We thank Prof K. Satyanarayana for sharing this note with Round Table India.
[Senior Advocate, Poet, Writer, Activist and Public intellectual Shri Bojja Tharakam (77) passed away last night (September 16th) around 10.45 pm in his flat in Ashok Nagar, Hyderabad. He has been under treatment for brain tumour for the last two years. He declared in an interview with us: 'I think of myself as both an Ambedkarite and a Marxist.'
The short biographical note was prepared based on our interview with Shri Bojja Tharakam in 2012. Taken from Steel Nibs Are Sprouting, 2013. After the publication of the volume, Tharakam garu read the bio note and made corrections of factual details. I incorporated all his corrections in this note.]
Bojja Tharakam's family home is in Kandikuppa, a tiny village of scheduled castes, located at a point where the Godavari joins the sea. It lies in the Konaseema area of the East Godavari district in coastal Andhra Pradesh. Between the village and the sea, there was no habitation, except for the fisher-people's shacks along the shore. His father, Bojja Appalaswamy, was a teacher and a political figure, who, as early as 1942, had set up a unit of the Ambedkar-led Scheduled Caste Federation in the area. At a time when most schoolteachers had studied only up to the third or fourth class, this SSLC-passed and trained teacher was something of a legend. He was elected to the Legislative Assembly of Madras state in 1952 and to Andhra Pradesh Assembly in 1952. Tharakam's mother, Mavullamma, had never been to school, but had learnt to read and write with the help of her husband.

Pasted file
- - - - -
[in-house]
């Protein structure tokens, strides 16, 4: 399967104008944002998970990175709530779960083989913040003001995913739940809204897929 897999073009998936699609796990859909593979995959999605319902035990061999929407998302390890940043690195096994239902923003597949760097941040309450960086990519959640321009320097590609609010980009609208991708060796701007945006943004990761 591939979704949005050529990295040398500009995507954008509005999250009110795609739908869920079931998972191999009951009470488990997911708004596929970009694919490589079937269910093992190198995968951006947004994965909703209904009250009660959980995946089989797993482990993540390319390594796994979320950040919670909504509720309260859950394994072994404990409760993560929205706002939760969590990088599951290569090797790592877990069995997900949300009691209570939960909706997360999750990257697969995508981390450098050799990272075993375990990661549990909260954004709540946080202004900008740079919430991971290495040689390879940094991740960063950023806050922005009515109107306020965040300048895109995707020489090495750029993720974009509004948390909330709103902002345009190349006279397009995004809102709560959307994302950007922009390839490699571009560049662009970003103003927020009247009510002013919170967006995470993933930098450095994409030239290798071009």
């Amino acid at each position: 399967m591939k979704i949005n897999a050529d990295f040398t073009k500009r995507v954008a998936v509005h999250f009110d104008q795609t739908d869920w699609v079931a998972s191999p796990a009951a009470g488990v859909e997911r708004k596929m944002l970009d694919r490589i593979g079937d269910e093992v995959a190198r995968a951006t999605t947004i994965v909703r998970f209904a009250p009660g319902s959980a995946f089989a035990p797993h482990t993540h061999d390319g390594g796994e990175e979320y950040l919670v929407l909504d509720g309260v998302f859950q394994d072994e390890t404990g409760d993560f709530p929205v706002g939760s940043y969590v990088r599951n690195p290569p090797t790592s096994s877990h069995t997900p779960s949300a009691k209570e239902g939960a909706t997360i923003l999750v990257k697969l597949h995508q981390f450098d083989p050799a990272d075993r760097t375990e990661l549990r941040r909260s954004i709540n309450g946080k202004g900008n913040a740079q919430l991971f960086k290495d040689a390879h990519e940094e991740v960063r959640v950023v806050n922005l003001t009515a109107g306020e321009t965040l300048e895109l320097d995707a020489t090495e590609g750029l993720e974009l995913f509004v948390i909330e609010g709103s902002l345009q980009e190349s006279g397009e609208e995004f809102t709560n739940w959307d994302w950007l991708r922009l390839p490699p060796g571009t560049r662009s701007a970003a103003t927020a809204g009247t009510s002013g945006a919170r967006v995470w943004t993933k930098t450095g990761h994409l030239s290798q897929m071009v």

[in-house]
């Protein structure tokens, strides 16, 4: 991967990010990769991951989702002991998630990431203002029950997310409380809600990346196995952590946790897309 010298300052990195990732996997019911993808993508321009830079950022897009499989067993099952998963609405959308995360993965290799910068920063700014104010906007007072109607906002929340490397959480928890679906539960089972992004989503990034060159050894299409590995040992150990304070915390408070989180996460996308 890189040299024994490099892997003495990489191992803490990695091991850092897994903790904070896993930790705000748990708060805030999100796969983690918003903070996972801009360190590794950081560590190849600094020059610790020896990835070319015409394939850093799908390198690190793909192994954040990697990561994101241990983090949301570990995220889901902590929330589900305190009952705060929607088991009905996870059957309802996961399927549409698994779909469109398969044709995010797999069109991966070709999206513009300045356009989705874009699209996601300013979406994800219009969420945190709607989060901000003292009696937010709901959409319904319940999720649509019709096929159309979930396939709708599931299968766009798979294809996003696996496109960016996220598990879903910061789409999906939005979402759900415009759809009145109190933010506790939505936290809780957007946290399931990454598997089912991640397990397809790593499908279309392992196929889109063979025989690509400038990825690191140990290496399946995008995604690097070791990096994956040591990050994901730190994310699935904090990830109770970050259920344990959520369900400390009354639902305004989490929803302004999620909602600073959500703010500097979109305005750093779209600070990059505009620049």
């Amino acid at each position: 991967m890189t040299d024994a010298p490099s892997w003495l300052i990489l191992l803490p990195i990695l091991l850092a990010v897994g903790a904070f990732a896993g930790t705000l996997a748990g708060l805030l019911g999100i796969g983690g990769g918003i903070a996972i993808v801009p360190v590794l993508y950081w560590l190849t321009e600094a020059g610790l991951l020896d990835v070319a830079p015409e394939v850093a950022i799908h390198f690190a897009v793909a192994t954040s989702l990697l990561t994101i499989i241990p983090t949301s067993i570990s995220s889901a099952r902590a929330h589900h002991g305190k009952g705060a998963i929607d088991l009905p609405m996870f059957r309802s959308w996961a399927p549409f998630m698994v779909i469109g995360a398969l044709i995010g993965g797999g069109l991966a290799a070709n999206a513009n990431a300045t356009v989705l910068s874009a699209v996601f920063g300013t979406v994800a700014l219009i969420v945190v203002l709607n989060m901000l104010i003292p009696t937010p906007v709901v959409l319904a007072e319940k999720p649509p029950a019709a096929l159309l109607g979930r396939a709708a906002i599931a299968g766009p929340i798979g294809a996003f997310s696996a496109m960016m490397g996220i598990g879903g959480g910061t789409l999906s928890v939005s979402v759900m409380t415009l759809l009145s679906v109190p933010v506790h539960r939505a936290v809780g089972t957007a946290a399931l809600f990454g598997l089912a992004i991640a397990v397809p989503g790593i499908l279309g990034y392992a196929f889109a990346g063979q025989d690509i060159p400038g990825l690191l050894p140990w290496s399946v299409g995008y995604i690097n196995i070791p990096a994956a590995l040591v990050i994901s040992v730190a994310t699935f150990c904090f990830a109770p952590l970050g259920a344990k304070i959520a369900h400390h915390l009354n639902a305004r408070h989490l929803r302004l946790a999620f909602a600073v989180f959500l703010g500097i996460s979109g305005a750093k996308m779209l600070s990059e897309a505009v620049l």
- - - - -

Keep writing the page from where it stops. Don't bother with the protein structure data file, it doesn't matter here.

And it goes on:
Tharakam was born in 1939 in the village Pachchalanadukuda. Appalaswamy established a primary school in the village for SC children so that these children would not have to walk the ten kilometres up and down to school that he himself had been forced to trudge as a child, and this is where Tharakam studied during his early years. Later, he moved to the Pithapuram Raja's School in Kakinada, which had a hostel. 'Most of the first children to get an education in the Godavari area went to Pithapuram only because of that hostel facility. In fact, there were two hostels, one for boys and the other for girls; the girls were mostly orphans,' Tharakam observed. He continued: 'Devulapalli Krishnasastri, a noted Telugu romantic poet, was one of the honorary wardens. The attraction between him and my father was mutual. Back in the day, my father was one of the youngest students there; what is more, he could sing well and had learnt a number of kirtans from my grandfather. Krishnasastri who belonged to the "rebel" religious formation, the Brahmo Samaj, was also musical. It was a relationship that lasted for many years. My elder brother is named after Krishnasastri.' Though the school was meant for everyone, dalit students were given particular encouragement. The girls' hostel was a palatial building—it now houses the Kakinada Medical College—and when he was questioned about it grandeur, the Pithapuram Raja is said to have replied: 'These are not orphans; they are my children. Where would the children of a raja live, if not in a palace?'